Gaming Companies Lack Solution To Protect Employees From Online Harassment

Two years ago, Polygon polled multiple gaming companies to ask them what kind of corporate policies were in place to protect employees from online harassment. Out of the 25 companies that they had reached out to, only 6 responded with a proper statement. It seemed that at the time, most of them simply didn’t have a real strategy set up to deal with attacks on social media. Fast forward to 2018, where according to Polygon’s follow up story, things haven’t changed much at all.

Similar to the situation two years ago, most companies failed to provide any response to Polygon’s inquiry, or they acknowledge the question but declined to comment. The polled companies who fell into one of these two categories are as follows: Activision, Bethesda, Epic Games, Gamestop, Ubisoft, Sony, EA, Capcom, Microsoft, Sega, and Take Two.

Nintendo was one of the companies that replied two years ago, and they did so once again saying:

“Nintendo condemns the harassment of any individual in any form, including through social media or when playing games online. As we noted in our last statement, we take steps to support and protect our employees through policies designed to combat online harassment. That includes working to keep pace with the challenges this issue raises as it grows in complexity. We are also continuing our work to limit our consumers’ exposure to negative communications or hostile online interactions while using our systems and games. Nintendo is committed, whether through its work in the industry or with the broader community, to ensuring that people can both work and play without fear of hate-fueled attacks.”

A company which did not provide a response in the past but did this time around is Riot Games. Given the bad press they’ve been having recently, it seems like a smart move to boost their PR a bit. Here’s their response:

“Direct engagement with players online and IRL is something we encourage all Rioters to do if they feel comfortable doing so. This direct access has been a cornerstone of building trust with players since Riot’s earliest days. In order to equip Rioters to feel comfortable and confident in interacting with the community, for many years we’ve provided training to every Rioter about how to have authentic and appropriate player conversations.

“We evaluate any negative incident on a case-by-case basis, but the one constant in each is that we do everything we can to keep the Rioter(s) involved safe. In cases where a Rioter is found to have behaved inappropriately, the outcomes aren’t determined by community sentiment and instead are evaluated through the lens of our values and principles.”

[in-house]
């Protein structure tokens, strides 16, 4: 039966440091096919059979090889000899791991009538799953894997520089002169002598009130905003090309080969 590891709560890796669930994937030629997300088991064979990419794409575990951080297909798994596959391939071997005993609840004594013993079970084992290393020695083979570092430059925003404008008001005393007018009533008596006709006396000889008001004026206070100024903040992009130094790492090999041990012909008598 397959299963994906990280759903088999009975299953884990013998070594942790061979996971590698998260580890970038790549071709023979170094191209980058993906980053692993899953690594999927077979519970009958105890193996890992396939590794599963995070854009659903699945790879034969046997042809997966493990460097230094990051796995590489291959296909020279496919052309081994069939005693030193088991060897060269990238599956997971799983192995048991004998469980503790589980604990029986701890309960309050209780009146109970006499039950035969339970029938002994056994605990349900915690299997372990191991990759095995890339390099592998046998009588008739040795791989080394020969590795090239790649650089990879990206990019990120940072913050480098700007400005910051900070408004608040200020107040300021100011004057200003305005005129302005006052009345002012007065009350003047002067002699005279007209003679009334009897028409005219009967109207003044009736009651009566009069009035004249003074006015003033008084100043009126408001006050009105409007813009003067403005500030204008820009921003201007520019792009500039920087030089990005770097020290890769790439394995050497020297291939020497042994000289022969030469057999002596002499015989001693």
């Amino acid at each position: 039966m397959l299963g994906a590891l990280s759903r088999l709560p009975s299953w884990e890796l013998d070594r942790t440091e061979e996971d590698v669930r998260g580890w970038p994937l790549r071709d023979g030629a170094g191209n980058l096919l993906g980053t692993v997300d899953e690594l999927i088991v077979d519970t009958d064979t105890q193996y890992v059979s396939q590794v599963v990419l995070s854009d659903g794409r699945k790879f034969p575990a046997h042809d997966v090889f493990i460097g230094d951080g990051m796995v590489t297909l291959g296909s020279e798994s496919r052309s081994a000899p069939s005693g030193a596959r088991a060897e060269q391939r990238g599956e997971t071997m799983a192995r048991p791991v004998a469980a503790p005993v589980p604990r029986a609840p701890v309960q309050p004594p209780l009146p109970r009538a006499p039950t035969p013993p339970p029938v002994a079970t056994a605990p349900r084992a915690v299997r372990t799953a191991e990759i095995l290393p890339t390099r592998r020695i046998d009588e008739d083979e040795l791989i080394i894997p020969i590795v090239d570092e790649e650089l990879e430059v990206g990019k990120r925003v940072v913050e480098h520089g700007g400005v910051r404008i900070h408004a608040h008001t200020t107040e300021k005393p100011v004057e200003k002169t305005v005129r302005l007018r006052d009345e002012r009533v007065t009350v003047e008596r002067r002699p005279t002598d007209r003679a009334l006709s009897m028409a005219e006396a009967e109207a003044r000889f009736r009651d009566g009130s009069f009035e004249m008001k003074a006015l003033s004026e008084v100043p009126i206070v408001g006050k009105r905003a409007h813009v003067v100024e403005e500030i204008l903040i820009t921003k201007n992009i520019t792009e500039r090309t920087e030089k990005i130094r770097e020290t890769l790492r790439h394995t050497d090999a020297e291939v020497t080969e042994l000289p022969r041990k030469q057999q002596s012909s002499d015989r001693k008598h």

While it seems this was ripped directly from an employee training manual, it’s still better than not responding at all.

The company which provided a truly exemplary response was CCP Games. Their senior community manager, Paul Elsy, actually called Polygon up and gave them a phone interview.

CCP Games, developer of EVE Online, has a solid structure setup to deal with online abuse. Image source:

During the course of their conversation, Elsy gave a clear step-by-step description of how the company deals with toxic members in the community and provided several examples.

“If someone in our community is harassing anyone or repeatedly breaking rules, they’re out. We’re not interested in them being part of our community. If we see abuse in-game, we’ll shut them out. And if we see abuse coming to us via social media platforms, we’ll report them and request that the person’s account be shut down.”

“Even today we saw a member of the community dox another member. That’s an automatic permanent ban.”

“When we’ve experienced brigading from places like Reddit, we’ve been able to handle it by going in to those spaces and saying, ‘this isn’t cool, you need to take a step back.’”

One example proving just how committed CCP is to their community standards is the fact that they have a direct line with a senior police official, allowing them to alert the authorities should an extremely urgent issue arise.

“We’ve established a direct line, via email, to a senior police official here in Reykjavik, who can contact local police around the world, if we get an alert that indicates certain keywords, like suicide. We’ve used it on a number of occasions and it’s about a 30 minutes response time.

Please take some notes American and Japanese companies. While it’s impossible to completely prevent online abuse, it should go without saying that you need to have some guidelines to deal with it when it occurs. The fact that so many big brand names didn’t even bother to send a response says a lot about the current state of the gaming industry.

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